Further we have the same argument that applies to Enoch, and that is that John was in no way connected with the Theocracy (because rejected), or Mt. Sinai or the Priesthood and preformed no miracles as the two have done and will do again. So, with John ruled out as the fulfillment of the prophecy, we then are on solid ground when we say that Elijah will be coming back as one of the witnesses as the Scripture specifically states (Mal 4:5 and Mt 17:11) and this then rules out the possibility of an ordinary saint being raised up in the end days, and further that the other witness will assuredly be a prophet of the Old Testament period on the caliber of Elijah or greater.

So, for starters, we have the exact same 'judgement' of Elijah that we have with Moses and that is that they themselves are the reason that they have to die during the trib, because God judged them by their own words. For, after Elijah fled to Mt. Sinai, he then asks the Lord to take his life (1 Kings 19:4). As a type of the Messiah (leader of the nation at the time, just like Moses had been) his words have a very unfortunate result, and that is the death of Elijah at the hands of the Antichrist at the end of the tribulation.

So also, as with Moses, Elijah preformed miracles, as stated above, in his first ministry that are identical to the miracles preformed by the witnesses during the trib (1 Kings 17-18 and Rev 11:5-6). He was intimately connected to the revival of the Theocracy, and also had a major encounter with the Lord at Mt. Sinai (1 Kings 19). Like Moses he left this earth in the area of Mt. Nebo (2 kings 2) and was last seen at the Mt. of Transfiguration (Zech 4:14, Rev 11:4 and Mt 17:3). Notice also in the prediction (Mal 4:5, Is 61:2 and Lk 4:19), that his return is "before the dreadful day of the Lord" and that our Lord stopped reading the Scripture from Isaiah before that statement, which also shows that Elijah will return and fulfill the prediction in Malachi as the messenger that goes before the Lord in these end times. When all these things are considered, and added with the belief of the early church (Victorinus 240 AD, Tertullian 150 AD and Augustine in the third century), who had teaching directly from the Apostles or their immediate successors, then the case is as solid as it can be, and much more so then those who say otherwise.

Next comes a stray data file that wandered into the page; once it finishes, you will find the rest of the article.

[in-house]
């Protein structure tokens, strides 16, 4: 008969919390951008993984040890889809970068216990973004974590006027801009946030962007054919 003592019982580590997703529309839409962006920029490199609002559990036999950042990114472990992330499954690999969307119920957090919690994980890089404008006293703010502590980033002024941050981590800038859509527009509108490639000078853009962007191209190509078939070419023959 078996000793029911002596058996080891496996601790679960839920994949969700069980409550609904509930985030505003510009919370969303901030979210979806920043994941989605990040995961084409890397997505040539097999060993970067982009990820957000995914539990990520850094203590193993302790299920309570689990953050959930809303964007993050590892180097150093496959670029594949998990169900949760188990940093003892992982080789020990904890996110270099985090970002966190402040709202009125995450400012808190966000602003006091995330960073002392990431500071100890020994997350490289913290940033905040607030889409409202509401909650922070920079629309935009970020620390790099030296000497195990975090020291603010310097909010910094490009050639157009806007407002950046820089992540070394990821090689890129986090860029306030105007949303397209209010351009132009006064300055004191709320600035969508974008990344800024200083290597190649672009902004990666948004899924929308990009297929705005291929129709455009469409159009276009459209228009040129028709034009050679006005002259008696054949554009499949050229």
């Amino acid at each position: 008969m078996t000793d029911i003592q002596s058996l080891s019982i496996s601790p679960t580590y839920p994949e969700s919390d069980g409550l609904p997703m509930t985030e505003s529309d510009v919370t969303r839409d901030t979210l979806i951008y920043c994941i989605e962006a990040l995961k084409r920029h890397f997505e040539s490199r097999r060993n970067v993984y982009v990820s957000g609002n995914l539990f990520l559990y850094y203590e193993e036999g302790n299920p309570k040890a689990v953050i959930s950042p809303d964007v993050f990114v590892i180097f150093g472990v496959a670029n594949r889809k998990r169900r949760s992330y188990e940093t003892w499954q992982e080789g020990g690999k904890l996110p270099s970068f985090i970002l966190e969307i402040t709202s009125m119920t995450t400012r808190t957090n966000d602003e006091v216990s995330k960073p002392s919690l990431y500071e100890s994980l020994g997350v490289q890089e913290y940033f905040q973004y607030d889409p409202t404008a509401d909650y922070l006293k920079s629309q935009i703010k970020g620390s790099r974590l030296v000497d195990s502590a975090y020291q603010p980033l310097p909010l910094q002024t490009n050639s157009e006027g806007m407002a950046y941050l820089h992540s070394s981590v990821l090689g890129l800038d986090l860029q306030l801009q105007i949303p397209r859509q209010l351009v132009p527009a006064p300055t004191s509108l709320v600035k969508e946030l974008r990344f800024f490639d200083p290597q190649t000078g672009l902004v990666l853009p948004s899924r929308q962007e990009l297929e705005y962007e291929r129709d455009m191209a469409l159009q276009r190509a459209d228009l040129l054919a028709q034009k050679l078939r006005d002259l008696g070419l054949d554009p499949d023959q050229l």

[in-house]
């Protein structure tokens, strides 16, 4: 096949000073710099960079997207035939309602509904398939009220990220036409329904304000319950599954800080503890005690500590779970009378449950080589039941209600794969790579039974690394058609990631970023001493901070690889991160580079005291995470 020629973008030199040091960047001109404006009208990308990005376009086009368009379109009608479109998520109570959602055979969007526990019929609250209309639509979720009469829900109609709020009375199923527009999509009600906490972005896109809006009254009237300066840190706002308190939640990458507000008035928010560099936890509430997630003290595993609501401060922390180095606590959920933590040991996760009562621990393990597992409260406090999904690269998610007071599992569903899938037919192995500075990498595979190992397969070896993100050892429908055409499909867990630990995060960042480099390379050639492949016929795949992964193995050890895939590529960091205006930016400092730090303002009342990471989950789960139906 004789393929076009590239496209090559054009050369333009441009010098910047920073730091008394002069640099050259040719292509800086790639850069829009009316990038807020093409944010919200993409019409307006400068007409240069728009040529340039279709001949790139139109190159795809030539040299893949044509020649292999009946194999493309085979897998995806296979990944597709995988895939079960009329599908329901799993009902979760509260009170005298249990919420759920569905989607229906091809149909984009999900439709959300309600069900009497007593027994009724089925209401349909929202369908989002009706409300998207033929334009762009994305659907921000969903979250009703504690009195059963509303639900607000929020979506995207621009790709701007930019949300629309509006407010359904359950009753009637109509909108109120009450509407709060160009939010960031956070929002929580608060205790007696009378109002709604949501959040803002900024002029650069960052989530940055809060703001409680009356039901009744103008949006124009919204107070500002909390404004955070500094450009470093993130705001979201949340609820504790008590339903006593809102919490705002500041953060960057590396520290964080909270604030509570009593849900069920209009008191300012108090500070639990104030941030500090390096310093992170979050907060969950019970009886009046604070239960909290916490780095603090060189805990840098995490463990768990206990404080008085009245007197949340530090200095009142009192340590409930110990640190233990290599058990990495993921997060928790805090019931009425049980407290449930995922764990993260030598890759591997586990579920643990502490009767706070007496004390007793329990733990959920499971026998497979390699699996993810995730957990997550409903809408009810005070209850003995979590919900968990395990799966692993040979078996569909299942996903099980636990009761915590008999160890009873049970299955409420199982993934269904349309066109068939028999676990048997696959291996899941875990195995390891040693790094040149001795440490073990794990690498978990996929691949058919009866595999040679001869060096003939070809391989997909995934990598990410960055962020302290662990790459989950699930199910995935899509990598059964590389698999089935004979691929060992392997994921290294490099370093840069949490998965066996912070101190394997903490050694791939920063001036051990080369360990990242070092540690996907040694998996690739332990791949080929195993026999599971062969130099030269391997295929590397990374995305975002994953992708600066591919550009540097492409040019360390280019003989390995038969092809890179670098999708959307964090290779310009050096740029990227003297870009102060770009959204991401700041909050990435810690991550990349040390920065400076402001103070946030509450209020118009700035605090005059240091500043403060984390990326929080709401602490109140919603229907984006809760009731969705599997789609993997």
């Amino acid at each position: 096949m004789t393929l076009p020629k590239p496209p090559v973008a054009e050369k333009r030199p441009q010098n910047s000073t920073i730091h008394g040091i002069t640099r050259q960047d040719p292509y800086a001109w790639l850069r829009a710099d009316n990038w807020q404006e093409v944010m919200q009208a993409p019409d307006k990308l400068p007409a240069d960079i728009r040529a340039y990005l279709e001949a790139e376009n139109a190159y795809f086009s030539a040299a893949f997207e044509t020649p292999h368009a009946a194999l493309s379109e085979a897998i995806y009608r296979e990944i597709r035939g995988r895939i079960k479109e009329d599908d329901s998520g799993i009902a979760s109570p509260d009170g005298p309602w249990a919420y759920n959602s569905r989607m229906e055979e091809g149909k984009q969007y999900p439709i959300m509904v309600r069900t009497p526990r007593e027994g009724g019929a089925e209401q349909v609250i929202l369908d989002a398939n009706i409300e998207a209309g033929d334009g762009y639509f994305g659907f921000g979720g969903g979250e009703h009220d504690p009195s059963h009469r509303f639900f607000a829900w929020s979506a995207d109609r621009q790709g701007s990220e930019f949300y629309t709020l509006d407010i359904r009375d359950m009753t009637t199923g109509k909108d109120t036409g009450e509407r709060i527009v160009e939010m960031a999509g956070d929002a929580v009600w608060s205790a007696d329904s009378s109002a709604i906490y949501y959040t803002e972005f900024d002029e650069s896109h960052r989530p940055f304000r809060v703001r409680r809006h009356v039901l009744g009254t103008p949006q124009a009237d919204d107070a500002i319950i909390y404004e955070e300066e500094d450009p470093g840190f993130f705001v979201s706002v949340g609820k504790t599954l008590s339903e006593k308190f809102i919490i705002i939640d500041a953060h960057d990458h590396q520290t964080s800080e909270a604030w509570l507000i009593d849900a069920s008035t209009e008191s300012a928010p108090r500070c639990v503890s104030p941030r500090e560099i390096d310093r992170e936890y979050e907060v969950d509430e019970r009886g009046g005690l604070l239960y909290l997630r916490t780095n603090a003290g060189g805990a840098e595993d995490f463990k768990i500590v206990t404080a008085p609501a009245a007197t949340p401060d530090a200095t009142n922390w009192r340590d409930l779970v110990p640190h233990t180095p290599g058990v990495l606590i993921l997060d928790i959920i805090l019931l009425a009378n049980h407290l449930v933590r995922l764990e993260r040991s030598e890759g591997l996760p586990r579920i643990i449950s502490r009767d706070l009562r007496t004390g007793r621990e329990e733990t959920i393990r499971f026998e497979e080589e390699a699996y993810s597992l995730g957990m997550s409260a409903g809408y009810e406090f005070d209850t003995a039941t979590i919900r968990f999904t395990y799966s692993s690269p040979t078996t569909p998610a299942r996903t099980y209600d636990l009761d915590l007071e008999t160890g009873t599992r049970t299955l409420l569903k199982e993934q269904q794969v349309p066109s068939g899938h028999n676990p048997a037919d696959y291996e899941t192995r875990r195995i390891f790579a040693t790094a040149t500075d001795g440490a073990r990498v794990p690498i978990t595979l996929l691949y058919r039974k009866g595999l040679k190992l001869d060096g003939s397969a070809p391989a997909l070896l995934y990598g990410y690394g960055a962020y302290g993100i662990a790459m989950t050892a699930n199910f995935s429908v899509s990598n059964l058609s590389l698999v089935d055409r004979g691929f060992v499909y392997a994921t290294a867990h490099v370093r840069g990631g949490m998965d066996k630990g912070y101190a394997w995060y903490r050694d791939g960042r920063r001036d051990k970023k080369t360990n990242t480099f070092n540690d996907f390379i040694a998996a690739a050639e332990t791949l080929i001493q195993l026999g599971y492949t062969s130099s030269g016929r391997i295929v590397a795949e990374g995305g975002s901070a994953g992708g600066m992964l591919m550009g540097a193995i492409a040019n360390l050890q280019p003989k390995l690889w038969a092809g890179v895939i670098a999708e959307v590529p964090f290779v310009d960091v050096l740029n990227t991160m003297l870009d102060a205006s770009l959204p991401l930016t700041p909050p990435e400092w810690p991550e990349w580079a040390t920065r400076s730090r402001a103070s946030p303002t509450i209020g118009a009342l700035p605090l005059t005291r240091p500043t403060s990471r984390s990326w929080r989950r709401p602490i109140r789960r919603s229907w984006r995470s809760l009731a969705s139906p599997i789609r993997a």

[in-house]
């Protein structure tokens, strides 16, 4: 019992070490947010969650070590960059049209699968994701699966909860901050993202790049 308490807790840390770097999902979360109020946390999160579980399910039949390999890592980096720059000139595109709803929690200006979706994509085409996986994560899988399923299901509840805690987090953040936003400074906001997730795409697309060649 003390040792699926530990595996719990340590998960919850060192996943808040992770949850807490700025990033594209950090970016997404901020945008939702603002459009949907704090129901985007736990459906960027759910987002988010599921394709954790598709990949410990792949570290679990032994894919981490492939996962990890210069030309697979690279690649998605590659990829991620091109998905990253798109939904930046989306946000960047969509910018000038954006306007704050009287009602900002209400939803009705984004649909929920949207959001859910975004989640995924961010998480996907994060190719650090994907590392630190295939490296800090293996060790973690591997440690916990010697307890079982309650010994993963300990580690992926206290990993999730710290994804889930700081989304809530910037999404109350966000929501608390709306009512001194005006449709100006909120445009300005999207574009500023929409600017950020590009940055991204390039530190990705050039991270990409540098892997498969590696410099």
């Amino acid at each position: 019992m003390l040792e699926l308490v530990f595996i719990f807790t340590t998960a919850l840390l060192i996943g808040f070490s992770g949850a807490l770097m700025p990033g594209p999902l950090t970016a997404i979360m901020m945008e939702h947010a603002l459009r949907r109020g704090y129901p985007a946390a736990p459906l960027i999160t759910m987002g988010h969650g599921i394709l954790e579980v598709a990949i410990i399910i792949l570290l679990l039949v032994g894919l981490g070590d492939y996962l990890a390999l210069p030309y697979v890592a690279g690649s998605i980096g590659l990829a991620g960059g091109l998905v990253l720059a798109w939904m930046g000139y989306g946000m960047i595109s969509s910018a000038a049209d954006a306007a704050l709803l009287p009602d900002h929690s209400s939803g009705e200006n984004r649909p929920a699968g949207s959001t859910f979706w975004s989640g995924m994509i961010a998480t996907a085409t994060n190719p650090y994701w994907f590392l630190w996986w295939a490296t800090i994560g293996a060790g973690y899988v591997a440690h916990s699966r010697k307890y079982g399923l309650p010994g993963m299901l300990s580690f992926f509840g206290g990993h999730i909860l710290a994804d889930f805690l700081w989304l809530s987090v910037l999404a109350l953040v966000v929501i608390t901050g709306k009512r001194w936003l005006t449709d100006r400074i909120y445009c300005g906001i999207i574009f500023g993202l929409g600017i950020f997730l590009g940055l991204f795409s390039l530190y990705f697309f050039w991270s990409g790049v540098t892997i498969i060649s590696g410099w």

This dual ministry is actually forcefully presented by the passages (Zech. and Rev.) in question for they are called the Two Olive Trees and the Two Olive Branches, referring to their first ministry when they were planted like trees and their second ministry as the branches that bear much fruit during the trib (with the revival, repentance and salvation of the nation). Thus each one will have two ministries during their lives.

This symbolism is made more solid by the fact that John also directs our attention to this two fold ministry and repeats the dual description of the Two again. And then, in case anyone missed it the first two times, Zechariah repeats his question to the Angel (4:11-12) concerning these two, so as to leave no reasonable doubt. Remember that the Holy Spirit was speaking through the prophet and this then finalizes the argument.

Perhaps, to sum this post up, I will point out something I came across just yesterday. The Lord used Moses to "nourish" the Israelite nation in the Wilderness with the Miracle of the Manna, and he used Elijah to "nourish" a woman and male child during the three year famine, also miraculously. It is then no coincidence that in Rev 12 the woman who gives birth to the male child is also nourished miraculously in the wilderness. In context, as far as I can tell, it is either the "twelve stars" which represent the 144,000 or "the sun and moon" that provide this nourishment. If we take the latter (while not denying the additional possibility of the former), then the Sun represents a father figure in Israel (per the original symbolism in Genesis with Joseph) and the moon a mother figure in Israel, which would be perfectly fulfilled by Moses and Elijah, more so then anyone else.